Corneal collagen cross-linking
Corneal collagen cross-linking with riboflavin (vitamin B2) and UV-A light (also known as CXL, C3-R, CCL and KXL), better known as Cross-linking, is a parasurgical treatment for corneal ectasia such as keratoconus.
The cross-linking involves a one-time application of riboflavin solution to the eye that is activated by illumination with UV-A light for approximately 30 or less minutes. The riboflavin causes new bonds to form across adjacent collagen strands in the stromal layer of the cornea, which recovers and preserves some of the cornea's mechanical strength. The corneal epithelial layer is generally removed to increase penetration of the riboflavin into the stroma.
Patients that are considered for treatment must undergo an extensive clinical workup, including computerized corneal topography, endothelial microscopy, ultrasound pachymetry, b-scan sonography, keratometry and biomicroscopy.
In transepithelial or epithelium-on (epi-on) cross-linking technique which was first performed in 2004 in the U.S., the corneal epithelium layer is left intact. in this technique, because the epithelium is not removed, riboflavin loading requires more time than with epi-off techniques.
Contact lens-assisted cross-linking (CACXL) may be performed for patients with corneal stromal thickness between 350 µm to 400 µm after epithelial removal. in this method a pre-corneal riboflavin film, a riboflavin-soaked UV barrier-free soft contact lens of negligible power and a pre-contact lens riboflavin film are used to decrease UV irradiance to safe levels at the level of the endothelium.
Combination with refractive eye surgeries
Cross-linking is not intended to correct vision, thus it is usually combined with refractive eye surgeries such as photorefractive keratectomy and intrastromal corneal ring segments. Cross-linking can also be used to avoid post-LASIK ectasia and to improve refractive outcomes.
It was first developed in Germany in 1998 and clinical trials have been in course since the same year; in Italy routine interventions have been successfully performed since 2005, while in the USA clinical trials commenced only in 2008. The procedure, with epithelium removed, is approved for use throughout Europe and Canada.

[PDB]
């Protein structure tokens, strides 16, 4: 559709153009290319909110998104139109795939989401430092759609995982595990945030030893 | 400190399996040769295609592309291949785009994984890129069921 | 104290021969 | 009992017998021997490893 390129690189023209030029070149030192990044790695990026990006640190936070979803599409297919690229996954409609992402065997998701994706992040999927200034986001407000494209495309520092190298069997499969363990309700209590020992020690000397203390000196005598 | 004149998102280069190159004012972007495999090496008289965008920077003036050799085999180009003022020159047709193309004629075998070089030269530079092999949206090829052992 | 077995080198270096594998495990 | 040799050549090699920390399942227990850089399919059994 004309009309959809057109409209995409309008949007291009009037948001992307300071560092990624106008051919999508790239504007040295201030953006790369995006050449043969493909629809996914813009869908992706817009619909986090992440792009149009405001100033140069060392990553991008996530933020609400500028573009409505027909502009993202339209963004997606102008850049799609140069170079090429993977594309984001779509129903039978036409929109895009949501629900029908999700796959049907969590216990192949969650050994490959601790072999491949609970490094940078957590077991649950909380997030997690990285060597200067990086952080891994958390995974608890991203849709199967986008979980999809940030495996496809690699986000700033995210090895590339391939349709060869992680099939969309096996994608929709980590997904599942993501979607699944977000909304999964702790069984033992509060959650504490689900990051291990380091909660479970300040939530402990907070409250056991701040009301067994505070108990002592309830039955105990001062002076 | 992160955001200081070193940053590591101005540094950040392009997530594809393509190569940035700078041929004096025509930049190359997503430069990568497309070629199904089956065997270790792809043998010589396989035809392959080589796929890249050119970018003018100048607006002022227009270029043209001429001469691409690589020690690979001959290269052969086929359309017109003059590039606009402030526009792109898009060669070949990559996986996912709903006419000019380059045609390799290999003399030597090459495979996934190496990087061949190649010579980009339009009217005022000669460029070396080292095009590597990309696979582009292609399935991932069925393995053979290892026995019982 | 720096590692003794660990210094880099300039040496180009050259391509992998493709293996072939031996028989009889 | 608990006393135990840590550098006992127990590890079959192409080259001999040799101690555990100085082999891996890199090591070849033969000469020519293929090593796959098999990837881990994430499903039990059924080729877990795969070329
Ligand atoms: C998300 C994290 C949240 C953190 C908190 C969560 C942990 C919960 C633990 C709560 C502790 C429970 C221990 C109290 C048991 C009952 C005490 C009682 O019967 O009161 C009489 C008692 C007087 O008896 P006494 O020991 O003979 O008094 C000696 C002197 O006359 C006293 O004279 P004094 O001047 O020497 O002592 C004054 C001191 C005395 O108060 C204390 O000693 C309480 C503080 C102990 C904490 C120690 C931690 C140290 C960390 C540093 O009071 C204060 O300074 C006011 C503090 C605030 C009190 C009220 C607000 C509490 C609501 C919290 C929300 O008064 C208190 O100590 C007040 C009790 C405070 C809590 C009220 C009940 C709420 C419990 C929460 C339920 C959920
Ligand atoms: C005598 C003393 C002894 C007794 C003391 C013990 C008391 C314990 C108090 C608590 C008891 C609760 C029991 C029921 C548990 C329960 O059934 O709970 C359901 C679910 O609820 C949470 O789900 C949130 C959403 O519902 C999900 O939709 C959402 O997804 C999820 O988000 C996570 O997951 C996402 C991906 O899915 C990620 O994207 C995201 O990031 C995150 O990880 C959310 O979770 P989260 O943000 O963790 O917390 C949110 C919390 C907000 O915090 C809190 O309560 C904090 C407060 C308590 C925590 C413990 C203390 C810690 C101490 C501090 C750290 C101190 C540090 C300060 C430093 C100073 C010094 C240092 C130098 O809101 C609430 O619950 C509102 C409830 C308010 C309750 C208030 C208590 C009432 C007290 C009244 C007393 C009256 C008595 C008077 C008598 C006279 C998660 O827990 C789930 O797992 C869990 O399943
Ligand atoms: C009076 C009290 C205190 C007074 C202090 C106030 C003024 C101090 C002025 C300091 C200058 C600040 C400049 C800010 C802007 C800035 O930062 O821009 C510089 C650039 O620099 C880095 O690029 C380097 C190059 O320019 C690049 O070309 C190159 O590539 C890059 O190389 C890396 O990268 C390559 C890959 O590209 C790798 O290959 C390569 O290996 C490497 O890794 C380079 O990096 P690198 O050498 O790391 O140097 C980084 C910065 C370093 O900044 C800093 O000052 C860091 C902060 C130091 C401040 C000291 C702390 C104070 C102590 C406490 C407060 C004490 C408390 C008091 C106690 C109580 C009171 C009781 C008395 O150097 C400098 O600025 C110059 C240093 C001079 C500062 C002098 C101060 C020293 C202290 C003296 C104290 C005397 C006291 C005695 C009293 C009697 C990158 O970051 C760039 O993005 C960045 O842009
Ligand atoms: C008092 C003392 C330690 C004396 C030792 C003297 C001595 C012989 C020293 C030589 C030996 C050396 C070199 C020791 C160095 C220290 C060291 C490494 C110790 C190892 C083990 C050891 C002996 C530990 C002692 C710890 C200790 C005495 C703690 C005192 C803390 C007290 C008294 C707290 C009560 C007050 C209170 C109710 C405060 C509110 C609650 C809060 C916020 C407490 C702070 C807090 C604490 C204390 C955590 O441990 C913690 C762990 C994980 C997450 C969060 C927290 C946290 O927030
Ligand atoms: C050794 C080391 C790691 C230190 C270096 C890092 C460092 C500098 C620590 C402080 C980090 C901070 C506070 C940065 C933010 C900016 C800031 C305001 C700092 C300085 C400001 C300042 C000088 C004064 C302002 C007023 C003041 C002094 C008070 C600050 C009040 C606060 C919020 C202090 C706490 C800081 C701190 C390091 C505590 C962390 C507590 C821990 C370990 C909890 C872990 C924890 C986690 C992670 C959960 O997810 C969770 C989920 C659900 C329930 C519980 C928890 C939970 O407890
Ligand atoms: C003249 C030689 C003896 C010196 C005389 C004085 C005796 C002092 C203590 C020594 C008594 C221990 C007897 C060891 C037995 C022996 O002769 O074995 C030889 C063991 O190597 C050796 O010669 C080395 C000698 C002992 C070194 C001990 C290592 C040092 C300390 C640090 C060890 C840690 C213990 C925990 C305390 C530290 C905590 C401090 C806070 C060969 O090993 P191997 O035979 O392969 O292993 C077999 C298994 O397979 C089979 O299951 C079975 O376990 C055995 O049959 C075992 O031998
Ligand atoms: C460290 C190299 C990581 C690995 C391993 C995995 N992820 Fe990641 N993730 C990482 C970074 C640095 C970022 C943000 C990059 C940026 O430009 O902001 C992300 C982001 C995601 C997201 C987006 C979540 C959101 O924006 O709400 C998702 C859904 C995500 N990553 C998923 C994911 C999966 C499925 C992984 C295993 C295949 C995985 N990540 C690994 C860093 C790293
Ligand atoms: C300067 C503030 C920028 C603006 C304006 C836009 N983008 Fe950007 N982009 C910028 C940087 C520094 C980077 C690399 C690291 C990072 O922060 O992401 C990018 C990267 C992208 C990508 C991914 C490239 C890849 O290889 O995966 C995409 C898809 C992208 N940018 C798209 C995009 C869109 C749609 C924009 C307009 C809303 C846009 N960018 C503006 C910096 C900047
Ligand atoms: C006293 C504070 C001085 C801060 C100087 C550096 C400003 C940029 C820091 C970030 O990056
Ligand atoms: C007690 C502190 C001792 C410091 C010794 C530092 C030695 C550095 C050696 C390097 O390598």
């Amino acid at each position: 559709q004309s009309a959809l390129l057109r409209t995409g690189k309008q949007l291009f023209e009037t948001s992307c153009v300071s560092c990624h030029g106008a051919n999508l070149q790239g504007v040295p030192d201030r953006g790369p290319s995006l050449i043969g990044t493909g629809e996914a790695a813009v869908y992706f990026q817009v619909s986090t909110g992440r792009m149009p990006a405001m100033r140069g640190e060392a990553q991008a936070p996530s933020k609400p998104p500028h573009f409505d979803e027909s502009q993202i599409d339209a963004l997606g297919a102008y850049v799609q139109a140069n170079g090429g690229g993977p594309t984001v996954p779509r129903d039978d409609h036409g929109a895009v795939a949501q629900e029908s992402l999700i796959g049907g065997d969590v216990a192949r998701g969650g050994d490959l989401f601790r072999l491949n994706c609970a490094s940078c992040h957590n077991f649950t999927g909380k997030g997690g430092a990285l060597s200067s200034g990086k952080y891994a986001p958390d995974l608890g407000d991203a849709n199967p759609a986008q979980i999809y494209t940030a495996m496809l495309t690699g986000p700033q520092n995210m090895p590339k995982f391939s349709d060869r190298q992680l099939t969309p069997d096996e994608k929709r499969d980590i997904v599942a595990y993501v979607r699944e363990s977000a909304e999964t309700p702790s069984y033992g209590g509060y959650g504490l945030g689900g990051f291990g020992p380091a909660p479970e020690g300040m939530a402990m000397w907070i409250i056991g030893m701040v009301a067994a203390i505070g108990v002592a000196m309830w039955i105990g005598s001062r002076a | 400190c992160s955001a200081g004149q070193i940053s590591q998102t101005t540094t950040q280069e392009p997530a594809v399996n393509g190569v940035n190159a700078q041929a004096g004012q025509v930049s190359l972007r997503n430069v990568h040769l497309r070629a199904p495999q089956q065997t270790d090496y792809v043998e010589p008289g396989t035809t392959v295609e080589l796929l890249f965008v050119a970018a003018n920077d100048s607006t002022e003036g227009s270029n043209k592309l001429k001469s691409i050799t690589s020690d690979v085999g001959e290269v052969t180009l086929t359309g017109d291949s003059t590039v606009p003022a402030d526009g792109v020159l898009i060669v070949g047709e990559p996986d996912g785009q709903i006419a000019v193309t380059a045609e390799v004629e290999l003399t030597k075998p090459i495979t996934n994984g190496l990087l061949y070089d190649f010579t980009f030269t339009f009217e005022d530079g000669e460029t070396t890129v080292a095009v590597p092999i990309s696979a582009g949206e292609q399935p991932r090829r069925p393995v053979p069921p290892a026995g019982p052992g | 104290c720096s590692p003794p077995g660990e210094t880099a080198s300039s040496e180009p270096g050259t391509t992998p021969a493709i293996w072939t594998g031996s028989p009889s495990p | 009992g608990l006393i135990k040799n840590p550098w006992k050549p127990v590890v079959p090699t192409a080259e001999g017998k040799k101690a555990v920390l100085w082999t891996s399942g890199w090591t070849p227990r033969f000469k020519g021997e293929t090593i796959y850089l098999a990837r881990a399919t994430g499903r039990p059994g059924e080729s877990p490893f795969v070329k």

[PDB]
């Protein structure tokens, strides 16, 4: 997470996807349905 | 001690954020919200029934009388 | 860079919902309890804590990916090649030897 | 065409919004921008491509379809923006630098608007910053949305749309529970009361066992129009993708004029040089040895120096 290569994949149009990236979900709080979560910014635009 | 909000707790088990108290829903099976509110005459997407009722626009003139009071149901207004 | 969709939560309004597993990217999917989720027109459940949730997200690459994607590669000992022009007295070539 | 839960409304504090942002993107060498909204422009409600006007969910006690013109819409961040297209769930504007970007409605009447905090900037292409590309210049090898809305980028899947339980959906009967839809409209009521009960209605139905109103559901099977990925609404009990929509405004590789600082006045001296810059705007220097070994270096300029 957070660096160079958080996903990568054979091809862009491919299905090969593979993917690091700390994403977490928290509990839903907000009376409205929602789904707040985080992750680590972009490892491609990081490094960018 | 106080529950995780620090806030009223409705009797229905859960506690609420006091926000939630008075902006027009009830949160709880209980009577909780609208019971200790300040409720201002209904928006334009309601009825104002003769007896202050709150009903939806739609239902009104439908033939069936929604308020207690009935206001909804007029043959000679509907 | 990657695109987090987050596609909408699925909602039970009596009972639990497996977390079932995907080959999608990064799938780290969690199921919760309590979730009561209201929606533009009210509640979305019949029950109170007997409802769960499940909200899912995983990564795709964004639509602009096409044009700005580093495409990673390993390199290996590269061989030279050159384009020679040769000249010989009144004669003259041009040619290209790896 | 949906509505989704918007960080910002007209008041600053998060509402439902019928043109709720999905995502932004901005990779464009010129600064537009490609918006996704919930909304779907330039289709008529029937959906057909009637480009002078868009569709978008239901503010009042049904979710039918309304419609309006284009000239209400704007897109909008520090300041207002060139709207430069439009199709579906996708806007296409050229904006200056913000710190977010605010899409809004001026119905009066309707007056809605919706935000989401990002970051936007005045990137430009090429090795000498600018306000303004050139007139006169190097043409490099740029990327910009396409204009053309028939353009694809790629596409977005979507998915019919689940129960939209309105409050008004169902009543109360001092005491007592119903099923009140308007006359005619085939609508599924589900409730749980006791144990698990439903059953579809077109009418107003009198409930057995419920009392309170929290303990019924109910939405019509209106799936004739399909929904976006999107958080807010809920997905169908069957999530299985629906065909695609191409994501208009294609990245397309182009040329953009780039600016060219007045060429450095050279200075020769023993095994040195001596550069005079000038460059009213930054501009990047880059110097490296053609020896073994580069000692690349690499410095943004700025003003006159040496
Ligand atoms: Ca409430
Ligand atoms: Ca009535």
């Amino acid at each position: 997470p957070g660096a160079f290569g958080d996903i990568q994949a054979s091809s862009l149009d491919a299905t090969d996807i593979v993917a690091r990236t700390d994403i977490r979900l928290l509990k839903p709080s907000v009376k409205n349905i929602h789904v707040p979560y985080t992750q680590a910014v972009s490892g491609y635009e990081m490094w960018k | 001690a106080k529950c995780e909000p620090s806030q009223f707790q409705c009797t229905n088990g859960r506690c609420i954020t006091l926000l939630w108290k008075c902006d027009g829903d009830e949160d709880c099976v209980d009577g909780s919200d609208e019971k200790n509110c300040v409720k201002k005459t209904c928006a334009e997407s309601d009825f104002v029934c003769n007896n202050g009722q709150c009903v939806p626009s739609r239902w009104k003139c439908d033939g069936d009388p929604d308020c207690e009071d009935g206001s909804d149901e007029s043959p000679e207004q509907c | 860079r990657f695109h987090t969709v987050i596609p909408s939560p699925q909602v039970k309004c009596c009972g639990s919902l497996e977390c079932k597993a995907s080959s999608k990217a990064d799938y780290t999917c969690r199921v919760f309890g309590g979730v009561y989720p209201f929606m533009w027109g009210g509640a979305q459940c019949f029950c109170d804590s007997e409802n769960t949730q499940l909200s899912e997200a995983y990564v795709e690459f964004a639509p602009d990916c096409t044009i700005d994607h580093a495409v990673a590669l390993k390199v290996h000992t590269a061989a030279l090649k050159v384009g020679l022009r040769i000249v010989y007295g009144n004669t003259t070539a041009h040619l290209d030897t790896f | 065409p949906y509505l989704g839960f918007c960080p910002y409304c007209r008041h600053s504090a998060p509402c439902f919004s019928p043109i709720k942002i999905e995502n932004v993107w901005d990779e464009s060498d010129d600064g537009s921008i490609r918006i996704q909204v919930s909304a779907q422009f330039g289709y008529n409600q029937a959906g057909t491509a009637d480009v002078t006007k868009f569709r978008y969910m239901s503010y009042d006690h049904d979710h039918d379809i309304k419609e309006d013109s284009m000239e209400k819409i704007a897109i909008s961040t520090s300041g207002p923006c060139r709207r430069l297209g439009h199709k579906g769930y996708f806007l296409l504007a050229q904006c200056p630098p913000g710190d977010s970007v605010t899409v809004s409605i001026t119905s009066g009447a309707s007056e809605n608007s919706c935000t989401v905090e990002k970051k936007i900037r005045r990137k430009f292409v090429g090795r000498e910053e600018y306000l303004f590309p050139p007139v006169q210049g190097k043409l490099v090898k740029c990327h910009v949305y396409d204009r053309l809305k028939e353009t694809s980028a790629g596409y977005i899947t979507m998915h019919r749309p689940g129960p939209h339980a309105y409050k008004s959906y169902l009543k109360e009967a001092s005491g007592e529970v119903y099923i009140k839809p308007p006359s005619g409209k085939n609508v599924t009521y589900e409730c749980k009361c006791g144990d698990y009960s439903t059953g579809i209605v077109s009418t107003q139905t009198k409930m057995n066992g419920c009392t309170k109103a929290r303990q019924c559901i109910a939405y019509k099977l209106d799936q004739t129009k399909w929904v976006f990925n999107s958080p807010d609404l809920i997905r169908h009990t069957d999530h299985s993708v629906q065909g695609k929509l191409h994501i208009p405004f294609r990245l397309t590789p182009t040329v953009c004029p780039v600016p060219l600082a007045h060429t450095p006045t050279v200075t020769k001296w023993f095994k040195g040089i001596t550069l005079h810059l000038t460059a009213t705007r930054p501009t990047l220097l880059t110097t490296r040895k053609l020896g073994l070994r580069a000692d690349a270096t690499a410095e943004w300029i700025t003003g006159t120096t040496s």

In February 2015, amid concerns about study data and labeling, a FDA panel recommended approval of Avedro’s combined riboflavin ophthalmic solutions and ultraviolet light irradiation for corneal collagen cross-linking. In March 2015, FDA decided not to approve the Avedro's new drug application, identifying areas of the application concerning the device which require additional information.
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- Kathryn M. Hatch, William B. Trattler. (16 May 2012). "Corneal Crosslinking: Epi-on or Epi-off?". Medscape.
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- Agarwal, Amar; Jacob, Soosan (August 10, 2014). "Contact lens-assisted cross-linking treats corneal ectatic disorders in thin corneas". Ocular Surgery News U.S. Edition.
- Jacob, Soosan. "Contact Lens-Assisted CXL for Thin Corneas". Cataract & Refractive Surgery Today.
- Stephenson, Michelle. "LASIK Xtra: Is It for Everyone?". Review of Ophthalmology.
- "FDA panel recommends approval of riboflavin, UV for keratoconus, corneal ectasia". Healio. Ocular Surgery News. 24 February 2015.
- Lowes, Robert (27 February 2015). "Corneal Crosslinking Drug Gets Cautious Nod From FDA Panel". Medscape.
- "FDA Does Not Approve Avedro's Corneal Cross-Linking Platform Application, Requesting Additional Information". Eyewire Today. 31 March 2015.
|Wikimedia Commons has media related to corneal collagen crosslinking.|
- Corneal Collagen Cross-Linking on National Keratoconus Foundation website.
- Corneal Collagen Cross-Linking on EyeWiki from the American Academy of Ophthalmology